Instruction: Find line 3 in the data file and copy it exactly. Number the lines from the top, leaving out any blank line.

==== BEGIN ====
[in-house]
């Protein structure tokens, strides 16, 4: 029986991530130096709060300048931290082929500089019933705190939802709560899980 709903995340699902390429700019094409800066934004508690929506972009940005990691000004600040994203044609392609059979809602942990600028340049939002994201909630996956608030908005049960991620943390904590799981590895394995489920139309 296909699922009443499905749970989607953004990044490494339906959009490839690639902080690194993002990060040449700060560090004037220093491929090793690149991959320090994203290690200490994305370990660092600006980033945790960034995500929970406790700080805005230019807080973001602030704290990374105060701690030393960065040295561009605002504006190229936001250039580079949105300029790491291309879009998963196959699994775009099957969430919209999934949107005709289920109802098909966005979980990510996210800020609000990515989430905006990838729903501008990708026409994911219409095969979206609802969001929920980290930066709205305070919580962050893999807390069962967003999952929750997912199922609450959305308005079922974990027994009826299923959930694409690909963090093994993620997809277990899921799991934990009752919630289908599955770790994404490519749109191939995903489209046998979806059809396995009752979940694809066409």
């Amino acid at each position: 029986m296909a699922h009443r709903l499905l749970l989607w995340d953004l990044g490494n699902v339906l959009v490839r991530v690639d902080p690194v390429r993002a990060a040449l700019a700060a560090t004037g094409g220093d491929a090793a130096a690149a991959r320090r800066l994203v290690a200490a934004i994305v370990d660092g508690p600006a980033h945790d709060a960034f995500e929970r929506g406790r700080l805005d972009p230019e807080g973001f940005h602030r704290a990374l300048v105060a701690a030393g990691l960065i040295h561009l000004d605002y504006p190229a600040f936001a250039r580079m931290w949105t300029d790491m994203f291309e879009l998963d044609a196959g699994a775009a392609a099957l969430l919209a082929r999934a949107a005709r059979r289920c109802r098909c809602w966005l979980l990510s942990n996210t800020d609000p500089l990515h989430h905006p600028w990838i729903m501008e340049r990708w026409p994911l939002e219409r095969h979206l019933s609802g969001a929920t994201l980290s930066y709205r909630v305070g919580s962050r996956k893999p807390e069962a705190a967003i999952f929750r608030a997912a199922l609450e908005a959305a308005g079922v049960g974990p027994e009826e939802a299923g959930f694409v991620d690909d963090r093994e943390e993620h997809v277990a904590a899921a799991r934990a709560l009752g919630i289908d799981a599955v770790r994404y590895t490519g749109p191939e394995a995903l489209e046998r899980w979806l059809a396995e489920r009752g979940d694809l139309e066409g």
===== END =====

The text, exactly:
């Amino acid at each position: 029986m296909a699922h009443r709903l499905l749970l989607w995340d953004l990044g490494n699902v339906l959009v490839r991530v690639d902080p690194v390429r993002a990060a040449l700019a700060a560090t004037g094409g220093d491929a090793a130096a690149a991959r320090r800066l994203v290690a200490a934004i994305v370990d660092g508690p600006a980033h945790d709060a960034f995500e929970r929506g406790r700080l805005d972009p230019e807080g973001f940005h602030r704290a990374l300048v105060a701690a030393g990691l960065i040295h561009l000004d605002y504006p190229a600040f936001a250039r580079m931290w949105t300029d790491m994203f291309e879009l998963d044609a196959g699994a775009a392609a099957l969430l919209a082929r999934a949107a005709r059979r289920c109802r098909c809602w966005l979980l990510s942990n996210t800020d609000p500089l990515h989430h905006p600028w990838i729903m501008e340049r990708w026409p994911l939002e219409r095969h979206l019933s609802g969001a929920t994201l980290s930066y709205r909630v305070g919580s962050r996956k893999p807390e069962a705190a967003i999952f929750r608030a997912a199922l609450e908005a959305a308005g079922v049960g974990p027994e009826e939802a299923g959930f694409v991620d690909d963090r093994e943390e993620h997809v277990a904590a899921a799991r934990a709560l009752g919630i289908d799981a599955v770790r994404y590895t490519g749109p191939e394995a995903l489209e046998r899980w979806l059809a396995e489920r009752g979940d694809l139309e066409g």